But having your differences in the past, especially in the 2005 election, do you think the government of Ethiopia will invite you to participate in the upcoming election either through an election observation team or in other activities?

Really I don’t know. It is the decision of the government. I know that in 2005 situations were very tense between the EU and the government of Ethiopia, but I think that we have really a frank dialogue on this issue.

The decision is of the government first, the request has to come from the government side but the position of the EU is really to support all stakeholders involved in this process. Whenever we are talking about an election it is about the incumbent and its opposing parties, therefore how do you describe the relationship between the opposition parties in Ethiopia and the EU?

We would like to have very constructive and frank relationships with all stakeholders whether the opposition or the ruling party because as I said it before our intention is really to try to improve transparency. We have the same dialogue with all stakeholders. And we are not providing capacity building trainings for one or the other, we are ready to support all parties equal. Because, I think maybe in Ethiopia there is not yet a real political culture and that it is very important for the different parties to learn about what their responsibility is.

They have to define their program for the development of this country. The political environment is a little bit immature, and the training is to help them to compete better in the election. It is true, capacity building is needed for everyone. Recently, the EU donated 3.3 million Euros for 18 different civil society organizations in Ethiopia.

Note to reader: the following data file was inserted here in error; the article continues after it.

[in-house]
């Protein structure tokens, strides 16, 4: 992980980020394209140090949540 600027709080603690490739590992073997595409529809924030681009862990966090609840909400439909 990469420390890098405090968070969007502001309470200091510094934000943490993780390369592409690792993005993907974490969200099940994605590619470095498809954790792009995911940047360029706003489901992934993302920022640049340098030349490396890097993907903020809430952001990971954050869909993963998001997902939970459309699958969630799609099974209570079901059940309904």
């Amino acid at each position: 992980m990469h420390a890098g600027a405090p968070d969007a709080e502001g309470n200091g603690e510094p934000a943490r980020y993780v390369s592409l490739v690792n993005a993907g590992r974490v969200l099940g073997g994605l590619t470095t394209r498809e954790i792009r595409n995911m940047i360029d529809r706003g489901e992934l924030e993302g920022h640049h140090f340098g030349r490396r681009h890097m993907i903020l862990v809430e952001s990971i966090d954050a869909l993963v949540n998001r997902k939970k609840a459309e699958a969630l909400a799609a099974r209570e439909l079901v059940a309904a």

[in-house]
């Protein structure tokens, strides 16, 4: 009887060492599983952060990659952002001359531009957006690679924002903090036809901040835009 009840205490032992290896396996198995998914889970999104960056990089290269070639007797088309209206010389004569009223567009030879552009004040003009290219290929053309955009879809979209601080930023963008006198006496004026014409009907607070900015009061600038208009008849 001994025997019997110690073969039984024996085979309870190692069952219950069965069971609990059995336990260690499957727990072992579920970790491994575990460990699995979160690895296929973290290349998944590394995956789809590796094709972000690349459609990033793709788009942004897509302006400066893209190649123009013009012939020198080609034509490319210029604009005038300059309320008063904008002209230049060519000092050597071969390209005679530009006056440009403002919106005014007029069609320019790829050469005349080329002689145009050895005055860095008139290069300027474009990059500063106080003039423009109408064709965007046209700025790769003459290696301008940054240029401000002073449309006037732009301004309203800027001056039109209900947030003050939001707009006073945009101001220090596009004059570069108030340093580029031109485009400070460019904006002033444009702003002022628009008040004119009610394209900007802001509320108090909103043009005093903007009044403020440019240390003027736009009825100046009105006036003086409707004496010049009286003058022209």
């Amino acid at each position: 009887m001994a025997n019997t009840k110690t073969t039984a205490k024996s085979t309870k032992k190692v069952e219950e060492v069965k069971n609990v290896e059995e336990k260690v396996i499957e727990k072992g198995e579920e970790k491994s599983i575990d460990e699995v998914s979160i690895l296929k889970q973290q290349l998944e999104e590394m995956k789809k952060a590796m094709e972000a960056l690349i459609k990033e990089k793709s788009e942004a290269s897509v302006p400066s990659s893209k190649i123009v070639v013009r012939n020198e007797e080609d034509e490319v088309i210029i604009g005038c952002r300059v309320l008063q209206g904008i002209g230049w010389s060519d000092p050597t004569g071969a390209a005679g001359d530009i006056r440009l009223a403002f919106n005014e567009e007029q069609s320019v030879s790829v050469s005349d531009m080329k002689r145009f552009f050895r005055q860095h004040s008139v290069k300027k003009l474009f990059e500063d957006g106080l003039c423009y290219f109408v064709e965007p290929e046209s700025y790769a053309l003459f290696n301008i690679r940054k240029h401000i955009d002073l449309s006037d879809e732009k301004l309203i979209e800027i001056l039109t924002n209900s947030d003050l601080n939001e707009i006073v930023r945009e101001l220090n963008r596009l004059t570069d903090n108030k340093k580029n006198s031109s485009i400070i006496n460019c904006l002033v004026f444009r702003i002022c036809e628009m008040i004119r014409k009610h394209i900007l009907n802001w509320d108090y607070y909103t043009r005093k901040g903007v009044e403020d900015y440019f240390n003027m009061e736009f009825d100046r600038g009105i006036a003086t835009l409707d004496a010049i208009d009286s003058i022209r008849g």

In the context of severe criticism over the laws, which is adopted to administer the civil society and charity associations in Ethiopia, what is your say on this law? I think it is true that this law is creating some constraints for civil society organizations. It places a limit on administrative costs like transportation cost.

And for this reason, in agreement with the government, we created this civil society working group to discuss the implementation of the law. It is a tripartite dialogue between the government, civil society organizations and some donors. I think it is very important to have this dialogue and try to reach mutual understanding and agreement to allow the civil society organizations to continue their work.

Apart from EU’s role in promoting human rights, the rule of law, democracy and other development projects in Ethiopia, what is the EU’s engagement in promoting gender equality in Ethiopia?